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Stefanos Kasselakis: The Rising Star of the Greek Left

Stefanos Kasselakis smiling during his campaign. Credit: AMNA
Stefanos Kasselakis smiling during his campaign. Credit: AMNA

Stefanos Kasselakis is the rising star of the Greek Left after winning the first round of the SYRIZA-Progressive Alliance election for party leadership on Sunday.

The leftist party newcomer received 45.47 percent of the votes (51,615 votes total) with 90.13 percent of the total votes counted. He left former Finance Minister Effie Achtsioglou second with 36.21 percentage points (41,098 votes).

Stefanos Kasselakis and Effie Achtsioglou will battle it out in a second round on Sunday, September 24th for the final vote that will determine who will lead the main opposition party.

The chairman of SYRIZA-PA Central Electoral Committee, Yiannis Drosos, announced the results of 484 out of a total of 537 polling centers late on Sunday.

The remaining three runners for the party presidency fared as follows:

Nikos Pappas received 8.64 percent and 9,804 votes.
Stefanos Tzoumakas received 1.28 percent and 1,457 votes.
Euclid Tsakalotos received 8.4 percent and 9,533 votes.

Drosos thanked and congratulated the five candidates and the 146,635 SYRIZA-PA  who participated in the election that included 1,211 votes cast by Greeks abroad from more than twenty countries.

The electoral committee chairman called the people who voted “the voice of a society where the dismantling of every public institution, welfare and public services has generated problems for many, if not all Greeks.”

Who is Stefanos Kasselakis?

Stefanos Kasselakis, who resides in Miami, landed in the public political scene as if out of nowhere at the end of August, when he declared his candidacy for the SYRIZA-PA presidency.

The leftist party leadership candidate was born in Maroussi, a northern suburb of Athens, in 1988. Since 2015, he has been active in the shipping business, according to the official party website.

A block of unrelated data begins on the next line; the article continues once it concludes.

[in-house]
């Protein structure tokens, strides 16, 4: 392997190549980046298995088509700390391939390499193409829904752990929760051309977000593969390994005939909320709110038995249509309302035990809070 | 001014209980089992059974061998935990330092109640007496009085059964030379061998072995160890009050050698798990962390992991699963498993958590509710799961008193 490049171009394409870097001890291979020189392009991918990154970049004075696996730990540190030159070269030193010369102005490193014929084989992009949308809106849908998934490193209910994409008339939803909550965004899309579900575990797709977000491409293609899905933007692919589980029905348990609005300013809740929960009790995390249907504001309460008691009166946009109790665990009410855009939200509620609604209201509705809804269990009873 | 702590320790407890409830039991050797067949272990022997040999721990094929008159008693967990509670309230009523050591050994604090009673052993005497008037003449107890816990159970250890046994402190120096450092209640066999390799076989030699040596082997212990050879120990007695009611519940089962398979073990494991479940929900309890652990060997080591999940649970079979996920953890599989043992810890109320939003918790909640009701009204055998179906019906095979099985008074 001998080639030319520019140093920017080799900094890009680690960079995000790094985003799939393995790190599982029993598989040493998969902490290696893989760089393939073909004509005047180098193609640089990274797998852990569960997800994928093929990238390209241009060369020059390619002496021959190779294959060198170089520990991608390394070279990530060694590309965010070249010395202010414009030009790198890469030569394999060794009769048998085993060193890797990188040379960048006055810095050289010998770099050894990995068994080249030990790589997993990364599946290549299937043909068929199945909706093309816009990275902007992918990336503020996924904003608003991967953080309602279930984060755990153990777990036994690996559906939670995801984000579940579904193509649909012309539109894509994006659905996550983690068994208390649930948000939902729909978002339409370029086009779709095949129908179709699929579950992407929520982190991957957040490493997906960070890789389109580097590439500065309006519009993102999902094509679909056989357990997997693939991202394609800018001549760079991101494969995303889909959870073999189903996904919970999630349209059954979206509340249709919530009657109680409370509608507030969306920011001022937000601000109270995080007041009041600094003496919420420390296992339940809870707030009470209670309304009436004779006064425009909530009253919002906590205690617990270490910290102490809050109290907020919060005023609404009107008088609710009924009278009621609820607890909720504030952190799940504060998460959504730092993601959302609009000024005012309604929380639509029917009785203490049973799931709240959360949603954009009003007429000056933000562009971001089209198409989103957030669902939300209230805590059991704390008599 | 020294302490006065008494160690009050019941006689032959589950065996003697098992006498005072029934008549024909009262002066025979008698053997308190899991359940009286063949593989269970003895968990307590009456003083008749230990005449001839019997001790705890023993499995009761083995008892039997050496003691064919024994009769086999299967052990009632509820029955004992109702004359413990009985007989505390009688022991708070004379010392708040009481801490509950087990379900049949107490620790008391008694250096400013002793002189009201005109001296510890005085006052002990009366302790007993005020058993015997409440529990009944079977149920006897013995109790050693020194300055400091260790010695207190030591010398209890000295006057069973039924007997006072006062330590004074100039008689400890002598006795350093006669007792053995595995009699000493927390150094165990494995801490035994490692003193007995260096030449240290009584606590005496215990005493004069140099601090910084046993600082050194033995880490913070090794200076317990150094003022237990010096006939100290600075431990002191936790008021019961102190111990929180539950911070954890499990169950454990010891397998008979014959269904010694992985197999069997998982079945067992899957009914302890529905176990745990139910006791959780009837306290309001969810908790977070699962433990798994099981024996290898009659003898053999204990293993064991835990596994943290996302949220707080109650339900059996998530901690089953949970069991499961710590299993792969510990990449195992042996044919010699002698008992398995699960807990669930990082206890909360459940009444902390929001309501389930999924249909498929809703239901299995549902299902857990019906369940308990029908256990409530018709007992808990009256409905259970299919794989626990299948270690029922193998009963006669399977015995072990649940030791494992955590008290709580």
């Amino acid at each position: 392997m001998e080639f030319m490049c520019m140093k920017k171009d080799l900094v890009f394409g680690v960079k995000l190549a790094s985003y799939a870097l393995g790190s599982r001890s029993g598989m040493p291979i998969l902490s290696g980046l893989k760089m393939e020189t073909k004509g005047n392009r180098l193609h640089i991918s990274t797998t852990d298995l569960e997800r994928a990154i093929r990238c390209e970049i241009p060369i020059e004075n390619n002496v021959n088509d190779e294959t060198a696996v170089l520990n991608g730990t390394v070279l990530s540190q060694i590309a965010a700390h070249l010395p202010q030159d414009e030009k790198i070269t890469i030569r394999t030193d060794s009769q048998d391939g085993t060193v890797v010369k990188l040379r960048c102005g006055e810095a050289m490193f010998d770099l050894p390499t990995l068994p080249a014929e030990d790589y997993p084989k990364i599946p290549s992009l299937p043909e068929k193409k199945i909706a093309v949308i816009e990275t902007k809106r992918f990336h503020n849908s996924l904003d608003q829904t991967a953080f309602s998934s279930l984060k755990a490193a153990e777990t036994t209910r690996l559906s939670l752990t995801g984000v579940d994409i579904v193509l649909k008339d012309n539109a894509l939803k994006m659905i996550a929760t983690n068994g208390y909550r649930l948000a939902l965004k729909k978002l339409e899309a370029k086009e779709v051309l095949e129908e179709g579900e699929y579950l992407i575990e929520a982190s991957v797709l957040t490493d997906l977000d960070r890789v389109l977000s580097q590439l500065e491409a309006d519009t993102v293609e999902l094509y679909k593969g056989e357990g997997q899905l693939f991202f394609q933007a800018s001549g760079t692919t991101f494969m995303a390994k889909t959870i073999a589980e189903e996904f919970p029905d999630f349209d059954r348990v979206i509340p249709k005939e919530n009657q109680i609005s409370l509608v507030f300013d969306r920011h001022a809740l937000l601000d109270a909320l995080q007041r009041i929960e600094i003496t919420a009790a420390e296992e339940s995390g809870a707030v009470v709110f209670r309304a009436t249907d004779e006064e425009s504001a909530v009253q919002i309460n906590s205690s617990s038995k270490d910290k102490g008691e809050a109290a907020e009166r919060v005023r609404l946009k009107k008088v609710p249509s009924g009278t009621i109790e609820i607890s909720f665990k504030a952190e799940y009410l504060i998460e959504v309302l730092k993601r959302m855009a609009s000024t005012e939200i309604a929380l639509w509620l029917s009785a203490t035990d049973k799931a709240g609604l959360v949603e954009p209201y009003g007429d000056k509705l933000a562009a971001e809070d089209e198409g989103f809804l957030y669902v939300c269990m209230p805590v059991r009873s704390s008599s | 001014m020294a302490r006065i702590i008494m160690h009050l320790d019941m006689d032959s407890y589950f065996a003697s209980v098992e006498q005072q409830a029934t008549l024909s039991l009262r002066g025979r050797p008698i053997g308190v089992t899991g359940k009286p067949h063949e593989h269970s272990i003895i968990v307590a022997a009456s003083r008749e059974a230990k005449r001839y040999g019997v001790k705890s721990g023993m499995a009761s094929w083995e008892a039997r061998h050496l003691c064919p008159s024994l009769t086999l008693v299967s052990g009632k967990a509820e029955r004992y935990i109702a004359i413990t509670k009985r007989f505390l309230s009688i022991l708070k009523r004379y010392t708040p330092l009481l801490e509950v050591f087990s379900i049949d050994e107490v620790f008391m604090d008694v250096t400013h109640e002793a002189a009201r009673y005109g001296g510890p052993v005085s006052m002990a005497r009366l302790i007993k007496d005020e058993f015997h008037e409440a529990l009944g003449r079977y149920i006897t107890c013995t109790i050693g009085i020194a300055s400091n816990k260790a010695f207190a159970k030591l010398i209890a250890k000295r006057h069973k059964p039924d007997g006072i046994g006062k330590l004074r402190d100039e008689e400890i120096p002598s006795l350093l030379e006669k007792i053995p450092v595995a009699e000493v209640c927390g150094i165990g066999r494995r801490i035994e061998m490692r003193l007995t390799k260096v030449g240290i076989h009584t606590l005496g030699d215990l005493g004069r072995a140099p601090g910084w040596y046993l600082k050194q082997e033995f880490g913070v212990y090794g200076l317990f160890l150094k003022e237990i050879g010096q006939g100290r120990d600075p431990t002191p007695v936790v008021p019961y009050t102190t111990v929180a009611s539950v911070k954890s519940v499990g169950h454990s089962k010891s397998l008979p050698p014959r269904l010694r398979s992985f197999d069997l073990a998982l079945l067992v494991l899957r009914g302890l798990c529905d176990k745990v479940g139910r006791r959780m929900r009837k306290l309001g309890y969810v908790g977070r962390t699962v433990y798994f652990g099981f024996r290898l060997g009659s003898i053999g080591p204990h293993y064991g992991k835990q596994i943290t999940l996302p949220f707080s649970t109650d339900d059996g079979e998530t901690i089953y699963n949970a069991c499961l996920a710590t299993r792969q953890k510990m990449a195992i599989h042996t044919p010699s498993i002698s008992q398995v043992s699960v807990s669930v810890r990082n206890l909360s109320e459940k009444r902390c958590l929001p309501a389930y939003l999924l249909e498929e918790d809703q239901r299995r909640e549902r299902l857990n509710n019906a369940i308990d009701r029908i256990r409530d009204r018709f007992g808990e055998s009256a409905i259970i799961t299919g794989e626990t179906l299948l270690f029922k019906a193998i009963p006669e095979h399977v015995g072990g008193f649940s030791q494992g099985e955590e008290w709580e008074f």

After winning the silver medal in the “Archimedes” competition of the Hellenic Mathematical Society, Kasselakis represented Greece in the Youth Balkan Mathematics Olympiad and, thanks to the distinction, received a full scholarship from Phillips Academy, a university-preparatory high school in Andover, Massachusetts, where his family immigrated when he was fourteen.

Once in the US, the young Greek attended the University of Pennsylvania’s Huntsman Program on an Andreas Dracopoulos scholarship and received two degrees: Bachelor of Science in Finance from the Wharton School of Business and a Bachelor of Arts in International Studies from the College of Arts & Sciences.

Alongside his studies, Kasselakis volunteered on the staff of Senator Joe Biden for the 2008 presidential election. He also worked at the foreign policy think tank Center for Strategic and International Studies in Washington, DC.

For a number of years, he was a contributor for The National Herald, initially writing for the student column and finance later on. In 2009, he was hired by Goldman Sachs in London and later in New York as a junior analyst but was fired in 2015.

During the economic crisis in Greece, he founded the non-profit online platform ‘CVfromGreece,’ through which he helped young people improve their CVs for applications for work or study abroad.

Fire From the Traditional Left

“A first step was taken for the country to have a progressive government soon,” Kasselakis stated after Sunday’s results.

Yet the traditional leftists in Greece doubt that the newcomer in Greek politics is a true leftist.

Since late August, Kasselakis ran a massive social media campaign, making his name known to the general public.

Most of his campaign did not include messages that would appeal to traditional leftists. Rather, his messages were said to attract even conservative voters.

At the same time, Kasselakis shot a video on Makronissos, a deserted island that was used as a prison for communists and other leftist guerilla fighters who were arrested after the end of the Greek Civil War.

The video was criticized by both conservatives and leftists as pretentious, especially for using former Defense Minister Evangelos Apostolakis of the SRYIZA administration. Apostolakis appeared dressed as a worker.

The video caused a stir within SYRIZA ranks and was criticized for potentially capitalizing on a sensitive issue for the Greek Left.

Skeptics from both ends of the political spectrum believe that a potential Kasselakis win may lead to a SYRIZA split and put an end to the party’s possibilities of governing Greece again.

His critics believe that since he is not a Greek Parliament member, he would not be able to lead the fight against New Democracy as a main opposition leader.


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